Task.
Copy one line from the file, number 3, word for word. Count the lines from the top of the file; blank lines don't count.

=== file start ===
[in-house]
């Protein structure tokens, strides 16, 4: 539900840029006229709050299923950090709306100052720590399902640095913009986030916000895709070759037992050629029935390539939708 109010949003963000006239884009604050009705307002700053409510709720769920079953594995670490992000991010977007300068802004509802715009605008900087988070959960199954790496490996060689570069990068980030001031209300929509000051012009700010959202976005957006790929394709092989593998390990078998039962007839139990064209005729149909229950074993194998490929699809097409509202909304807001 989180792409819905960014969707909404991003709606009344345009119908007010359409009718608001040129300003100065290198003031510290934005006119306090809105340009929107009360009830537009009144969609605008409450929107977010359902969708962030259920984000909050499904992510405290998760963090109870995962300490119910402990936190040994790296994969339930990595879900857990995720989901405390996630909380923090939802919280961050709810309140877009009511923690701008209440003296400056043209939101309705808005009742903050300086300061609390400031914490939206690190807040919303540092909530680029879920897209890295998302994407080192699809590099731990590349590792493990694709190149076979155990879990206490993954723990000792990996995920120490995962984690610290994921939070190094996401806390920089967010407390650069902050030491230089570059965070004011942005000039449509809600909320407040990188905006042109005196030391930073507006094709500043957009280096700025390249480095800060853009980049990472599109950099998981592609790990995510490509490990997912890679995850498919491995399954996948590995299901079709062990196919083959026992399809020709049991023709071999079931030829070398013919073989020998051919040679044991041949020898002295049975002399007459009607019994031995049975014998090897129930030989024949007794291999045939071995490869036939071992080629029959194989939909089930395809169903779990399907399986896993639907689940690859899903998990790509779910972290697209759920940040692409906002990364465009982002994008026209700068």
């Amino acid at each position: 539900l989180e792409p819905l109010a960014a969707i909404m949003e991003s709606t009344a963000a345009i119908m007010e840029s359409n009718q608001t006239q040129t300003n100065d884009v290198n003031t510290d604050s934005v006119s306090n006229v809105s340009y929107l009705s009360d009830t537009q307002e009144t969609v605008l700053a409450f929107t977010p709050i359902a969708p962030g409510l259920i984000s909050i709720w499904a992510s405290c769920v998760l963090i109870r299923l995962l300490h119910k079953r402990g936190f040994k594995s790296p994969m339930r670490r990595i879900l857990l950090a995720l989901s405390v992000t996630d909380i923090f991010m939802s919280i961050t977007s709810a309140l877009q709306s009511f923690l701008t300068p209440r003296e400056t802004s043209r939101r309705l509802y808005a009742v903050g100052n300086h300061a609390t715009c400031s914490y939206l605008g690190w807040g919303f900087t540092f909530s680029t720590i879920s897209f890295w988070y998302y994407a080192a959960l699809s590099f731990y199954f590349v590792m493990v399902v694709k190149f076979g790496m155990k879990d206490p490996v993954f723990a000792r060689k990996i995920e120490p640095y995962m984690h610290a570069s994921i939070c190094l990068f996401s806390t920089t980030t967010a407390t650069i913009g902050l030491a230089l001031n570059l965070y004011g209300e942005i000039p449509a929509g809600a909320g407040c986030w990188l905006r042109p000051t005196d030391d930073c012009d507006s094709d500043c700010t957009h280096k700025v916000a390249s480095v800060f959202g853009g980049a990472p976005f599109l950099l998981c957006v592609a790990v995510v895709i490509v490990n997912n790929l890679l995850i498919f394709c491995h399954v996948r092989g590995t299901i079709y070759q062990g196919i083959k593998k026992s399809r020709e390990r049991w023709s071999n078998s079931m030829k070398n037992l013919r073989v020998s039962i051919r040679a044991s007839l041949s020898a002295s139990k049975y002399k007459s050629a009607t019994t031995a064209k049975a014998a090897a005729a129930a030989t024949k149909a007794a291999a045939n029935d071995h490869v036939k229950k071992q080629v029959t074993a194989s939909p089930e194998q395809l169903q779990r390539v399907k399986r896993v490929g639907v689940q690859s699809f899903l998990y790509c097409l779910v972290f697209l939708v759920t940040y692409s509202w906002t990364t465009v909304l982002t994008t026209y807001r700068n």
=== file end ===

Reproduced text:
């Amino acid at each position: 539900l989180e792409p819905l109010a960014a969707i909404m949003e991003s709606t009344a963000a345009i119908m007010e840029s359409n009718q608001t006239q040129t300003n100065d884009v290198n003031t510290d604050s934005v006119s306090n006229v809105s340009y929107l009705s009360d009830t537009q307002e009144t969609v605008l700053a409450f929107t977010p709050i359902a969708p962030g409510l259920i984000s909050i709720w499904a992510s405290c769920v998760l963090i109870r299923l995962l300490h119910k079953r402990g936190f040994k594995s790296p994969m339930r670490r990595i879900l857990l950090a995720l989901s405390v992000t996630d909380i923090f991010m939802s919280i961050t977007s709810a309140l877009q709306s009511f923690l701008t300068p209440r003296e400056t802004s043209r939101r309705l509802y808005a009742v903050g100052n300086h300061a609390t715009c400031s914490y939206l605008g690190w807040g919303f900087t540092f909530s680029t720590i879920s897209f890295w988070y998302y994407a080192a959960l699809s590099f731990y199954f590349v590792m493990v399902v694709k190149f076979g790496m155990k879990d206490p490996v993954f723990a000792r060689k990996i995920e120490p640095y995962m984690h610290a570069s994921i939070c190094l990068f996401s806390t920089t980030t967010a407390t650069i913009g902050l030491a230089l001031n570059l965070y004011g209300e942005i000039p449509a929509g809600a909320g407040c986030w990188l905006r042109p000051t005196d030391d930073c012009d507006s094709d500043c700010t957009h280096k700025v916000a390249s480095v800060f959202g853009g980049a990472p976005f599109l950099l998981c957006v592609a790990v995510v895709i490509v490990n997912n790929l890679l995850i498919f394709c491995h399954v996948r092989g590995t299901i079709y070759q062990g196919i083959k593998k026992s399809r020709e390990r049991w023709s071999n078998s079931m030829k070398n037992l013919r073989v020998s039962i051919r040679a044991s007839l041949s020898a002295s139990k049975y002399k007459s050629a009607t019994t031995a064209k049975a014998a090897a005729a129930a030989t024949k149909a007794a291999a045939n029935d071995h490869v036939k229950k071992q080629v029959t074993a194989s939909p089930e194998q395809l169903q779990r390539v399907k399986r896993v490929g639907v689940q690859s699809f899903l998990y790509c097409l779910v972290f697209l939708v759920t940040y692409s509202w906002t990364t465009v909304l982002t994008t026209y807001r700068n």